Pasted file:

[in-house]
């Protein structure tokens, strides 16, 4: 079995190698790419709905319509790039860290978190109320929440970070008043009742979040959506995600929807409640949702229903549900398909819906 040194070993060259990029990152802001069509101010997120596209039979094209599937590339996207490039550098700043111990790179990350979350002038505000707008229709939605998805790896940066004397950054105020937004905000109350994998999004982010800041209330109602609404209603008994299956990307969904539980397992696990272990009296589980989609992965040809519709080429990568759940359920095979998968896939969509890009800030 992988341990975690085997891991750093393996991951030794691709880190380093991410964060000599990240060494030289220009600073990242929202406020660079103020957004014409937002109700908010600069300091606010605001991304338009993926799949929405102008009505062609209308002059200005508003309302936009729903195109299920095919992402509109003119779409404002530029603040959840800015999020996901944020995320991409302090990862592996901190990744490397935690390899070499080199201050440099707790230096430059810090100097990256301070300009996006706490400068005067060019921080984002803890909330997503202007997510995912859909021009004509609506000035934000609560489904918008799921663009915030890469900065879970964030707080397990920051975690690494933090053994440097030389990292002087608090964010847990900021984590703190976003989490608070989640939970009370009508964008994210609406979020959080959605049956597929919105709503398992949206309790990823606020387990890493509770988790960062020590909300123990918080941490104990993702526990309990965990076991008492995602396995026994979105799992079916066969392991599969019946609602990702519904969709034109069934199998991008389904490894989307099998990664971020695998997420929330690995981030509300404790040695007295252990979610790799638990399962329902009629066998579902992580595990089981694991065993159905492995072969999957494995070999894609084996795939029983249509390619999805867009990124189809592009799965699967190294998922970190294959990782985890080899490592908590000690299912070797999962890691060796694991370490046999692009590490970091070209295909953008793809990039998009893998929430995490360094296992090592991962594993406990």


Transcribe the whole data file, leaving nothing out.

[in-house]
């Protein structure tokens, strides 16, 4: 079995190698790419709905319509790039860290978190109320929440970070008043009742979040959506995600929807409640949702229903549900398909819906 040194070993060259990029990152802001069509101010997120596209039979094209599937590339996207490039550098700043111990790179990350979350002038505000707008229709939605998805790896940066004397950054105020937004905000109350994998999004982010800041209330109602609404209603008994299956990307969904539980397992696990272990009296589980989609992965040809519709080429990568759940359920095979998968896939969509890009800030 992988341990975690085997891991750093393996991951030794691709880190380093991410964060000599990240060494030289220009600073990242929202406020660079103020957004014409937002109700908010600069300091606010605001991304338009993926799949929405102008009505062609209308002059200005508003309302936009729903195109299920095919992402509109003119779409404002530029603040959840800015999020996901944020995320991409302090990862592996901190990744490397935690390899070499080199201050440099707790230096430059810090100097990256301070300009996006706490400068005067060019921080984002803890909330997503202007997510995912859909021009004509609506000035934000609560489904918008799921663009915030890469900065879970964030707080397990920051975690690494933090053994440097030389990292002087608090964010847990900021984590703190976003989490608070989640939970009370009508964008994210609406979020959080959605049956597929919105709503398992949206309790990823606020387990890493509770988790960062020590909300123990918080941490104990993702526990309990965990076991008492995602396995026994979105799992079916066969392991599969019946609602990702519904969709034109069934199998991008389904490894989307099998990664971020695998997420929330690995981030509300404790040695007295252990979610790799638990399962329902009629066998579902992580595990089981694991065993159905492995072969999957494995070999894609084996795939029983249509390619999805867009990124189809592009799965699967190294998922970190294959990782985890080899490592908590000690299912070797999962890691060796694991370490046999692009590490970091070209295909953008793809990039998009893998929430995490360094296992090592991962594993406990």